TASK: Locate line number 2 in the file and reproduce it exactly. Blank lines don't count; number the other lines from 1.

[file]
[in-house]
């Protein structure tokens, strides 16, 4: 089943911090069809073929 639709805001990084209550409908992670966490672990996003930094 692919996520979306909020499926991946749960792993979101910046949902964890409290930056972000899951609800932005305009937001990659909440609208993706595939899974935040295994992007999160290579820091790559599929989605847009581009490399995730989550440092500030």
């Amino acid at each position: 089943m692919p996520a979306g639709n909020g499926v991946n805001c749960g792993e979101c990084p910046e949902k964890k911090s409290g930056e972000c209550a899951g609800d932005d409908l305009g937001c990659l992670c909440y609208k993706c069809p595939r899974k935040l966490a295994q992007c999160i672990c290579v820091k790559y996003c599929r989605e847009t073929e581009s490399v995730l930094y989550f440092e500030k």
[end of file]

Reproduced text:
């Protein structure tokens, strides 16, 4: 089943911090069809073929 639709805001990084209550409908992670966490672990996003930094 692919996520979306909020499926991946749960792993979101910046949902964890409290930056972000899951609800932005305009937001990659909440609208993706595939899974935040295994992007999160290579820091790559599929989605847009581009490399995730989550440092500030």